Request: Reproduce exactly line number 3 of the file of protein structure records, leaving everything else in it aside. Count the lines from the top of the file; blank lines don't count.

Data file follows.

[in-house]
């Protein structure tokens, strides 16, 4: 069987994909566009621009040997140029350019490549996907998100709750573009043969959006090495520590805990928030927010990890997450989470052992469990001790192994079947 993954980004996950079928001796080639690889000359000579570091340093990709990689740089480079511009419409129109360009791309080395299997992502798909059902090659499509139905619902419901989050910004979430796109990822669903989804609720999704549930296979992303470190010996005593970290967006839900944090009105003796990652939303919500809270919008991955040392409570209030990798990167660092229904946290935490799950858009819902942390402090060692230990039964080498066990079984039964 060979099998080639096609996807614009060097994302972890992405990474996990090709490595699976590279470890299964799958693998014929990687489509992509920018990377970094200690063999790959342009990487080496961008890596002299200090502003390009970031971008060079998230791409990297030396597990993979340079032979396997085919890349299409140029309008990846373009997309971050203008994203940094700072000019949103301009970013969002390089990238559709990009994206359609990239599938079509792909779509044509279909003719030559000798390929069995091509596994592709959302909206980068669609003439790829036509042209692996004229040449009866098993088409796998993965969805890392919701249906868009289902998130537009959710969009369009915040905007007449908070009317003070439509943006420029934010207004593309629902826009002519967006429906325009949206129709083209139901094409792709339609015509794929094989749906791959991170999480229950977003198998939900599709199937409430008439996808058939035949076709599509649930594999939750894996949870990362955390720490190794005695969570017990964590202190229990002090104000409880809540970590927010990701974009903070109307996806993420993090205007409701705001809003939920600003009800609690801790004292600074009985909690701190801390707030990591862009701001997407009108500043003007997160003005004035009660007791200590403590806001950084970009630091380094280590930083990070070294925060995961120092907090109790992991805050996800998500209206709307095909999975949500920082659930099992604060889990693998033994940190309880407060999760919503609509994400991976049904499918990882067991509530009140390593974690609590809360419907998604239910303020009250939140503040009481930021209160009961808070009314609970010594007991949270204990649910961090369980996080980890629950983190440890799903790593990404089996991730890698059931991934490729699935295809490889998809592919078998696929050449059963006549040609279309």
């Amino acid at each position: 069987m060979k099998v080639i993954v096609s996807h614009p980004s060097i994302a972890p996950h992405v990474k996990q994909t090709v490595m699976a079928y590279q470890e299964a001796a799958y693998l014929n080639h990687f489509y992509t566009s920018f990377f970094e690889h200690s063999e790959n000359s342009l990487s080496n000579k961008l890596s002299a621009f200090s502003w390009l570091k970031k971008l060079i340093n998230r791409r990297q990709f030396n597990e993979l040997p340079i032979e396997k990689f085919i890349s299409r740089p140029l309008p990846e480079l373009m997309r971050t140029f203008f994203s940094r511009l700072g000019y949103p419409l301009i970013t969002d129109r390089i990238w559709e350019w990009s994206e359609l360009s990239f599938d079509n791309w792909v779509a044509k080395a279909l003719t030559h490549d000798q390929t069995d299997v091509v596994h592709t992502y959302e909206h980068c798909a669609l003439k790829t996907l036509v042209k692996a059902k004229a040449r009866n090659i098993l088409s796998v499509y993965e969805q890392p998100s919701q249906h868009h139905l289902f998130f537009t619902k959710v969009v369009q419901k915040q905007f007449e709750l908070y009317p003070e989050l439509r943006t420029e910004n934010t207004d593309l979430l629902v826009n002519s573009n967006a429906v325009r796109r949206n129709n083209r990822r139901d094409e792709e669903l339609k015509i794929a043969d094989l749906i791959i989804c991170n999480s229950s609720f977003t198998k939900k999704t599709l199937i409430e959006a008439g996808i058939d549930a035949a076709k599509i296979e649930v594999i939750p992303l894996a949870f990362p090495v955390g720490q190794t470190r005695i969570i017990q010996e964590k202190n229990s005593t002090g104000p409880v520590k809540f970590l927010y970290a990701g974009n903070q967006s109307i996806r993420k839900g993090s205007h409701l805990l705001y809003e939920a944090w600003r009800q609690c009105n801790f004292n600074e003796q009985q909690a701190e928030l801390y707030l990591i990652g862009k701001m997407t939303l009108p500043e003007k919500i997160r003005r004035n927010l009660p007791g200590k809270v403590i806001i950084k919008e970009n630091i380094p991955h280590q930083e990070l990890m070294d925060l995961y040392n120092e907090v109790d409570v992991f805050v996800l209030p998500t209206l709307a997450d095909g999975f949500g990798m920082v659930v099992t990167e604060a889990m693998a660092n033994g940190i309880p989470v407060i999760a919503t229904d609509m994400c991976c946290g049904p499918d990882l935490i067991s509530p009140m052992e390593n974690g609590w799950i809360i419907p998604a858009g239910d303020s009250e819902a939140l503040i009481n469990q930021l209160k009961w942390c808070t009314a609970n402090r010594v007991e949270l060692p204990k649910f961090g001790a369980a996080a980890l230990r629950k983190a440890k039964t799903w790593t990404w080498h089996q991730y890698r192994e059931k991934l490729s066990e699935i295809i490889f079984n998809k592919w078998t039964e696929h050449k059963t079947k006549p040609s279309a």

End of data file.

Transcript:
């Amino acid at each position: 069987m060979k099998v080639i993954v096609s996807h614009p980004s060097i994302a972890p996950h992405v990474k996990q994909t090709v490595m699976a079928y590279q470890e299964a001796a799958y693998l014929n080639h990687f489509y992509t566009s920018f990377f970094e690889h200690s063999e790959n000359s342009l990487s080496n000579k961008l890596s002299a621009f200090s502003w390009l570091k970031k971008l060079i340093n998230r791409r990297q990709f030396n597990e993979l040997p340079i032979e396997k990689f085919i890349s299409r740089p140029l309008p990846e480079l373009m997309r971050t140029f203008f994203s940094r511009l700072g000019y949103p419409l301009i970013t969002d129109r390089i990238w559709e350019w990009s994206e359609l360009s990239f599938d079509n791309w792909v779509a044509k080395a279909l003719t030559h490549d000798q390929t069995d299997v091509v596994h592709t992502y959302e909206h980068c798909a669609l003439k790829t996907l036509v042209k692996a059902k004229a040449r009866n090659i098993l088409s796998v499509y993965e969805q890392p998100s919701q249906h868009h139905l289902f998130f537009t619902k959710v969009v369009q419901k915040q905007f007449e709750l908070y009317p003070e989050l439509r943006t420029e910004n934010t207004d593309l979430l629902v826009n002519s573009n967006a429906v325009r796109r949206n129709n083209r990822r139901d094409e792709e669903l339609k015509i794929a043969d094989l749906i791959i989804c991170n999480s229950s609720f977003t198998k939900k999704t599709l199937i409430e959006a008439g996808i058939d549930a035949a076709k599509i296979e649930v594999i939750p992303l894996a949870f990362p090495v955390g720490q190794t470190r005695i969570i017990q010996e964590k202190n229990s005593t002090g104000p409880v520590k809540f970590l927010y970290a990701g974009n903070q967006s109307i996806r993420k839900g993090s205007h409701l805990l705001y809003e939920a944090w600003r009800q609690c009105n801790f004292n600074e003796q009985q909690a701190e928030l801390y707030l990591i990652g862009k701001m997407t939303l009108p500043e003007k919500i997160r003005r004035n927010l009660p007791g200590k809270v403590i806001i950084k919008e970009n630091i380094p991955h280590q930083e990070l990890m070294d925060l995961y040392n120092e907090v109790d409570v992991f805050v996800l209030p998500t209206l709307a997450d095909g999975f949500g990798m920082v659930v099992t990167e604060a889990m693998a660092n033994g940190i309880p989470v407060i999760a919503t229904d609509m994400c991976c946290g049904p499918d990882l935490i067991s509530p009140m052992e390593n974690g609590w799950i809360i419907p998604a858009g239910d303020s009250e819902a939140l503040i009481n469990q930021l209160k009961w942390c808070t009314a609970n402090r010594v007991e949270l060692p204990k649910f961090g001790a369980a996080a980890l230990r629950k983190a440890k039964t799903w790593t990404w080498h089996q991730y890698r192994e059931k991934l490729s066990e699935i295809i490889f079984n998809k592919w078998t039964e696929h050449k059963t079947k006549p040609s279309a």